With Carole, we reduced each medication milligram by milligram, every two weeks, waiting for her to stabilize at each stage. Her first challenge was sleep. As we reduced her nighttime medication, we ensured that she had nutrients, herbs, and sleep hygiene in place to stave off disruption. She didn’t experience discontinuation symptoms, but if she had, I would’ve supported her and reassured her that this was a process and the symptoms wouldn’t persist.
Carole engaged in each aspect of her program with enthusiasm and adherence. She walked around a local lake with Gary or her friends a few days a week and went to the gym. Over time, she followed my suggestion to explore yoga, Pilates, and tai chi, so that she had a robust exercise plan in place six days a week. She explored bodywork: first, foot reflexology, then, cranial sacral therapy. We worked together on her relationships and career goals. She took a wellness vacation at a spa and enjoyed attending cooking classes, where she made new friends.
Two years after our work began, she was pain free and off all her medications. She had an occasional sleepless night and was sensitive to feelings that others could trigger. But she had numerous tools now to find her center and reach out for the supports that nourished her mind and body.
Carole’s experience is a common one in my practice. Many clients who come to me have improved via therapy, yet their medication status has remained unchanged. With the advent of integrative mental health and natural medicine, therapy clients are increasingly educating themselves about alternatives and turn to integrative therapists for help.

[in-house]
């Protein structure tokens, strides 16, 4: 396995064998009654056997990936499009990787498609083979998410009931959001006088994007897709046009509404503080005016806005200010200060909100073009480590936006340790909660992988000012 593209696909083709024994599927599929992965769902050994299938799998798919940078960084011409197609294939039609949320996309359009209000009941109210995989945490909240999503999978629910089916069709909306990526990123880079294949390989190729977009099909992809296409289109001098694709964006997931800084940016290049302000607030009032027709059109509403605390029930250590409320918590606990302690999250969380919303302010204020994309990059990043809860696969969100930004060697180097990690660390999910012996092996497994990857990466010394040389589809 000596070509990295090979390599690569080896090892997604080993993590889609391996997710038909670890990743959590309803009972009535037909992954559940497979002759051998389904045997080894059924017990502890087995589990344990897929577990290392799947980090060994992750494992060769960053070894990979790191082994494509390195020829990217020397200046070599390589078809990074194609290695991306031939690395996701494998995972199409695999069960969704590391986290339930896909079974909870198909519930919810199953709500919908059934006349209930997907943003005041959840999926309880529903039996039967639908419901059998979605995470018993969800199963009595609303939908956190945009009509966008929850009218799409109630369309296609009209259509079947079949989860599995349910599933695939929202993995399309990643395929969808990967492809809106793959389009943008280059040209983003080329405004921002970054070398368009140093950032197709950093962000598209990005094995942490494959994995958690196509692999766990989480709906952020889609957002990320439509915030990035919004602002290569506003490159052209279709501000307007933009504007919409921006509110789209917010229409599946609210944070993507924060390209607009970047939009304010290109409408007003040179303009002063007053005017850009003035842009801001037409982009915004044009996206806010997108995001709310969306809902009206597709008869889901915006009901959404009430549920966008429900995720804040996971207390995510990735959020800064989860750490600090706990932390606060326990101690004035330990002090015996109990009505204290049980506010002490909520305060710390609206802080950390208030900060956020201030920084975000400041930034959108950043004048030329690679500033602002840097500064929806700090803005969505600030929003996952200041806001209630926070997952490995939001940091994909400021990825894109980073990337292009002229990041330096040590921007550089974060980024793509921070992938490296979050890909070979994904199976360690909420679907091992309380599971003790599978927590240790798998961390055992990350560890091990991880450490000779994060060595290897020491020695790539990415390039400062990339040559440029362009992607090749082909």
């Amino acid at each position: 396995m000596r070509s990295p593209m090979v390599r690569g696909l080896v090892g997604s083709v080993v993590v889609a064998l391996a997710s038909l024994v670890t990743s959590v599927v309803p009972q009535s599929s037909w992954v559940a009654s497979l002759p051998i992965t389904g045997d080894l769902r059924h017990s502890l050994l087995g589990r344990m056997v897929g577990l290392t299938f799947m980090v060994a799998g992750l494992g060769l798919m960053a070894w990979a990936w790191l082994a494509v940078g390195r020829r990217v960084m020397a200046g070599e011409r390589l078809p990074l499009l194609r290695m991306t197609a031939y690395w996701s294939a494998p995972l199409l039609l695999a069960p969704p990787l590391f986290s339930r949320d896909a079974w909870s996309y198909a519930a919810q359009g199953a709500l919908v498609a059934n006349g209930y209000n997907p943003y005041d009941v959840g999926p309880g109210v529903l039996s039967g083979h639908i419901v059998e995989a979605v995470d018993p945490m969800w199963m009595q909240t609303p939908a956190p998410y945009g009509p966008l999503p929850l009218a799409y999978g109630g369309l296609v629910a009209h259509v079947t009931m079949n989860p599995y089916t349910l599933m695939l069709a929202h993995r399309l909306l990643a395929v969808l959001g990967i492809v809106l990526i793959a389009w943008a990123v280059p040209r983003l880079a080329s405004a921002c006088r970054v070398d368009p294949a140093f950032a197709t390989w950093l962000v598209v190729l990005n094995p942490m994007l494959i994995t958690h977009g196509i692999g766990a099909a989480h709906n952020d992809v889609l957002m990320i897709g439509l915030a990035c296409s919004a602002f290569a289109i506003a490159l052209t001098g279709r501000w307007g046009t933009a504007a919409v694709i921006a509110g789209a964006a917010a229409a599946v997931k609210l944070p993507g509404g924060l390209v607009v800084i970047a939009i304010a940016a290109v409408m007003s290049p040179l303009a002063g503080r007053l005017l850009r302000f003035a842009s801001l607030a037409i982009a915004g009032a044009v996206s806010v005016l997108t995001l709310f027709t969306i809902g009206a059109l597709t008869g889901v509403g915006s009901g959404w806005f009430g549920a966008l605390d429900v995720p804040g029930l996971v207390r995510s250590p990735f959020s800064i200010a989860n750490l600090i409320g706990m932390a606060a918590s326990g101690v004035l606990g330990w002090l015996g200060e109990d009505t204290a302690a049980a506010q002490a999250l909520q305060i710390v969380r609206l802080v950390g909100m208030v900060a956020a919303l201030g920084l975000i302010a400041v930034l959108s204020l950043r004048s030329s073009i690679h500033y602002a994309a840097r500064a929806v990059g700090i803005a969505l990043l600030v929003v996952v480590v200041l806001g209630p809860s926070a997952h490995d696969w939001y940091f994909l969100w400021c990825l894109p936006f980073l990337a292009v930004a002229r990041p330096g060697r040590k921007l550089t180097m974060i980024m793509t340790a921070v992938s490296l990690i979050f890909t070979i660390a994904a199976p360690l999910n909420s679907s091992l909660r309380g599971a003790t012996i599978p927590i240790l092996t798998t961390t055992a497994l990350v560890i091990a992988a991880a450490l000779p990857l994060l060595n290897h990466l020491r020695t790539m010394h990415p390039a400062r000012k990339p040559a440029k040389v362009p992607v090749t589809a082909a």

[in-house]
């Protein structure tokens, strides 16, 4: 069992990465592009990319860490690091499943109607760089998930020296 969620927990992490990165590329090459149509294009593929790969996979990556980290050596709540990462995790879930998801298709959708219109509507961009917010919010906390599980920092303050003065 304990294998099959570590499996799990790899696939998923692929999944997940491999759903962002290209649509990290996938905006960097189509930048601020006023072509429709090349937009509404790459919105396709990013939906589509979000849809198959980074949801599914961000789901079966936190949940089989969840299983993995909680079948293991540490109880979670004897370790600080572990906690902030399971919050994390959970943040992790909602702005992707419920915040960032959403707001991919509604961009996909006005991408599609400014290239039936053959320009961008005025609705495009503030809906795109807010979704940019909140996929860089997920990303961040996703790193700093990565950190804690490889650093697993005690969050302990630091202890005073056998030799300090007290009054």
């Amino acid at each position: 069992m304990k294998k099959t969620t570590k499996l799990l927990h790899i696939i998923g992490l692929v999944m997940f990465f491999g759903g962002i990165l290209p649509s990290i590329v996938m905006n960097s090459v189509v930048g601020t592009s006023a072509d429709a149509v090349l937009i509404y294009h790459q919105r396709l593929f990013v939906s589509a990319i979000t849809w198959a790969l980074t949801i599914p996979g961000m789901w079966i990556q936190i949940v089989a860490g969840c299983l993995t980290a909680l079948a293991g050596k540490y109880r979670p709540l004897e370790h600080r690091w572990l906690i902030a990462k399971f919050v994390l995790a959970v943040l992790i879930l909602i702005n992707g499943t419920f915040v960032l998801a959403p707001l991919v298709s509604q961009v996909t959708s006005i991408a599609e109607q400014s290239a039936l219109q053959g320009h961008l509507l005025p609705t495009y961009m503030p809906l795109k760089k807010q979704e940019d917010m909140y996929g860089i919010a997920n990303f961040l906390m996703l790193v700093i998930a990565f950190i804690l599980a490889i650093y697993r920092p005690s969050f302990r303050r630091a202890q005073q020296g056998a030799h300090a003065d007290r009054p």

Whether or not we specialize in psychopharmacology, we should be able to help clients explore their concerns about the medications they take. Sometimes they’ll want us to advocate alongside them and coordinate care with other health providers. As therapists, we have a pulse on their resources and supports; if they embark on the reducing or tapering path, we can walk with them as knowledgeable and compassionate guides.
Mocha Matcha Mood Smoothie
(makes 1–2 servings)
This is my favorite morning or early afternoon pick-me-up. It provides delicious anti-inflammatory brain food. The coffee and chocolate boost mood, and the coconut fat improves synaptic plasticity. Green tea is rich in theanine, a relaxing amino acid, and epicatechins, which are antioxidants. If you prefer, you can substitute organic decaffeinated coffee or just use cocoa, replacing the liquid from the coffee with extra coconut milk. When taking nutrients or liquid fish oil, open the capsule or add the teaspoon of oil.
4 oz. fresh brewed organic coffee, hot, or 1–2 shots of espresso
4 oz. full-fat, unsweetened coconut milk (almond or hemp milk are substitutes)
1/2 tsp. organic matcha powder (or 4 oz. strong tea from 3 matcha tea bags)
2 tbsp. unsweetened organic cocoa powder
2–5 drops liquid stevia, monk fruit, or raw honey to taste
Vanilla extract (optional)
Combine all ingredients in a blender at medium speed for a few minutes until frothy. Pour into a mug and top with a dollop of organic whipped cream or coconut cream, if desired.
PHOTO © ISTOCK / LYNDON STRATFORD
Leslie Korn, PhD, MPH, LMHC, ACS, RPP, NTP, NCBTMB, is a renowned integrative medicine clinician and educator specializing in the use of nutritional, herbal and culinary medicine for the treatment of trauma and emotional and chronic physical illness. Her clinical practice focuses on providing clients effective alternatives to psychotropics. She is licensed and certified in nutritional therapy, mental health counseling, and bodywork (Polarity and Cranial Sacral and medical massage therapies) and is an approved clinical supervisor. She is the author of the seminal book on the body and complex trauma Rhythms of Recovery: Trauma, Nature and the Body (Routledge, 2012), Nutrition Essentials for Mental Health (W.W. Norton, 2016), Eat Right Feel Right: Over 80 Recipes and Tips to Improve Mood, Sleep, Attention & Focus (PESI, 2017), Multicultural Counseling Workbook: Exercises, Worksheets & Games to Build Rapport with Diverse Clients (PESI, 2015) and The Good Mood Kitchen (W.W. Norton, 2017). Her latest book, The Brainbow Blueprint: A Clinical Guide to Integrative Medicine and Nutrition for Wellbeing, will be out the spring of 2023. To learn more, go to her website: drlesliekorn.com.